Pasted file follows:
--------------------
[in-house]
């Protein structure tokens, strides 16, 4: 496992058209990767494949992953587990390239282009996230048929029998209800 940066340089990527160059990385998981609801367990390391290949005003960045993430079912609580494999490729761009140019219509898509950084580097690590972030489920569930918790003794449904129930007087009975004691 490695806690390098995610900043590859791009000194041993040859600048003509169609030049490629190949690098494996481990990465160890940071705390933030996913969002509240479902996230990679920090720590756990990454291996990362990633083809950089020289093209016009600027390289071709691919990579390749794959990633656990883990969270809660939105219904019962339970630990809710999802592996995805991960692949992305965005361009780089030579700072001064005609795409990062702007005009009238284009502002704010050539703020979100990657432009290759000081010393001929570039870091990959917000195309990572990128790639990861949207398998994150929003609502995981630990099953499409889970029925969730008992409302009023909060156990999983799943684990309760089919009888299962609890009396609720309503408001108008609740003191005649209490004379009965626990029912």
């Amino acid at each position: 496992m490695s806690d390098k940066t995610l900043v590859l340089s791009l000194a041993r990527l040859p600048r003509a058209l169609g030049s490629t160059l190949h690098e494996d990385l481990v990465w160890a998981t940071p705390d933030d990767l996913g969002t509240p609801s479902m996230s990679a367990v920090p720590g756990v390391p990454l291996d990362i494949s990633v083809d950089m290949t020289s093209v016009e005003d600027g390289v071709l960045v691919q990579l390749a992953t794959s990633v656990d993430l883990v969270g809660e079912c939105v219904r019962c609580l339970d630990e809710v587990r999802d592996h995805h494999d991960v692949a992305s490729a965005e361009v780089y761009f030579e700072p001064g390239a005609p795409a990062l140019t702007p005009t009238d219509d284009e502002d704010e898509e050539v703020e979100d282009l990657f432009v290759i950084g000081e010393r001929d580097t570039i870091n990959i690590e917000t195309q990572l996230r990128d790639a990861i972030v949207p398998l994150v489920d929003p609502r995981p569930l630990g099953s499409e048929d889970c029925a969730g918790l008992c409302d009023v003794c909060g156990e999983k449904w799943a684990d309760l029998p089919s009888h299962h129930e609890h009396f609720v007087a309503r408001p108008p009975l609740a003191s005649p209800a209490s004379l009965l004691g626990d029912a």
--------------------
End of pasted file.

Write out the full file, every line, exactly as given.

[in-house]
């Protein structure tokens, strides 16, 4: 496992058209990767494949992953587990390239282009996230048929029998209800 940066340089990527160059990385998981609801367990390391290949005003960045993430079912609580494999490729761009140019219509898509950084580097690590972030489920569930918790003794449904129930007087009975004691 490695806690390098995610900043590859791009000194041993040859600048003509169609030049490629190949690098494996481990990465160890940071705390933030996913969002509240479902996230990679920090720590756990990454291996990362990633083809950089020289093209016009600027390289071709691919990579390749794959990633656990883990969270809660939105219904019962339970630990809710999802592996995805991960692949992305965005361009780089030579700072001064005609795409990062702007005009009238284009502002704010050539703020979100990657432009290759000081010393001929570039870091990959917000195309990572990128790639990861949207398998994150929003609502995981630990099953499409889970029925969730008992409302009023909060156990999983799943684990309760089919009888299962609890009396609720309503408001108008609740003191005649209490004379009965626990029912």
């Amino acid at each position: 496992m490695s806690d390098k940066t995610l900043v590859l340089s791009l000194a041993r990527l040859p600048r003509a058209l169609g030049s490629t160059l190949h690098e494996d990385l481990v990465w160890a998981t940071p705390d933030d990767l996913g969002t509240p609801s479902m996230s990679a367990v920090p720590g756990v390391p990454l291996d990362i494949s990633v083809d950089m290949t020289s093209v016009e005003d600027g390289v071709l960045v691919q990579l390749a992953t794959s990633v656990d993430l883990v969270g809660e079912c939105v219904r019962c609580l339970d630990e809710v587990r999802d592996h995805h494999d991960v692949a992305s490729a965005e361009v780089y761009f030579e700072p001064g390239a005609p795409a990062l140019t702007p005009t009238d219509d284009e502002d704010e898509e050539v703020e979100d282009l990657f432009v290759i950084g000081e010393r001929d580097t570039i870091n990959i690590e917000t195309q990572l996230r990128d790639a990861i972030v949207p398998l994150v489920d929003p609502r995981p569930l630990g099953s499409e048929d889970c029925a969730g918790l008992c409302d009023v003794c909060g156990e999983k449904w799943a684990d309760l029998p089919s009888h299962h129930e609890h009396f609720v007087a309503r408001p108008p009975l609740a003191s005649p209800a209490s004379l009965l004691g626990d029912a």